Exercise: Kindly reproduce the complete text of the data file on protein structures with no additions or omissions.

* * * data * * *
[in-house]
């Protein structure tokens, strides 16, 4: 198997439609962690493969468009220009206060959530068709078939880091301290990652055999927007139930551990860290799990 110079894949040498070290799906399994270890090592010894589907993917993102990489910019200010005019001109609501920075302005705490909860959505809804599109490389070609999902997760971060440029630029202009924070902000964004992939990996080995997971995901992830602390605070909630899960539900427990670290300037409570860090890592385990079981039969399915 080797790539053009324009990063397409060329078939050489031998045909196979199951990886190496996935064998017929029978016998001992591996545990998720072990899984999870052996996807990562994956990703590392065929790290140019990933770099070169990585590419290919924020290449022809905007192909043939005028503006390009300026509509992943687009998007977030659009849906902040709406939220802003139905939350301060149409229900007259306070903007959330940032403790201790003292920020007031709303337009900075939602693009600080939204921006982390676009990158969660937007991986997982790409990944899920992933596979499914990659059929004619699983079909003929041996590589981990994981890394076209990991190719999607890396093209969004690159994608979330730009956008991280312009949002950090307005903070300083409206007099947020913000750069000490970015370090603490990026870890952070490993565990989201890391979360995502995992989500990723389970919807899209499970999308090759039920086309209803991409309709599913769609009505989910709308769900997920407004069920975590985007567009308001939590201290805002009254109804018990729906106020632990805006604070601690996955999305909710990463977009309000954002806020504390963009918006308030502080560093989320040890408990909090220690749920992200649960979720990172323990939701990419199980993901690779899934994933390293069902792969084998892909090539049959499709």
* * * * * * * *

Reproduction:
[in-house]
């Protein structure tokens, strides 16, 4: 198997439609962690493969468009220009206060959530068709078939880091301290990652055999927007139930551990860290799990 110079894949040498070290799906399994270890090592010894589907993917993102990489910019200010005019001109609501920075302005705490909860959505809804599109490389070609999902997760971060440029630029202009924070902000964004992939990996080995997971995901992830602390605070909630899960539900427990670290300037409570860090890592385990079981039969399915 080797790539053009324009990063397409060329078939050489031998045909196979199951990886190496996935064998017929029978016998001992591996545990998720072990899984999870052996996807990562994956990703590392065929790290140019990933770099070169990585590419290919924020290449022809905007192909043939005028503006390009300026509509992943687009998007977030659009849906902040709406939220802003139905939350301060149409229900007259306070903007959330940032403790201790003292920020007031709303337009900075939602693009600080939204921006982390676009990158969660937007991986997982790409990944899920992933596979499914990659059929004619699983079909003929041996590589981990994981890394076209990991190719999607890396093209969004690159994608979330730009956008991280312009949002950090307005903070300083409206007099947020913000750069000490970015370090603490990026870890952070490993565990989201890391979360995502995992989500990723389970919807899209499970999308090759039920086309209803991409309709599913769609009505989910709308769900997920407004069920975590985007567009308001939590201290805002009254109804018990729906106020632990805006604070601690996955999305909710990463977009309000954002806020504390963009918006308030502080560093989320040890408990909090220690749920992200649960979720990172323990939701990419199980993901690779899934994933390293069902792969084998892909090539049959499709």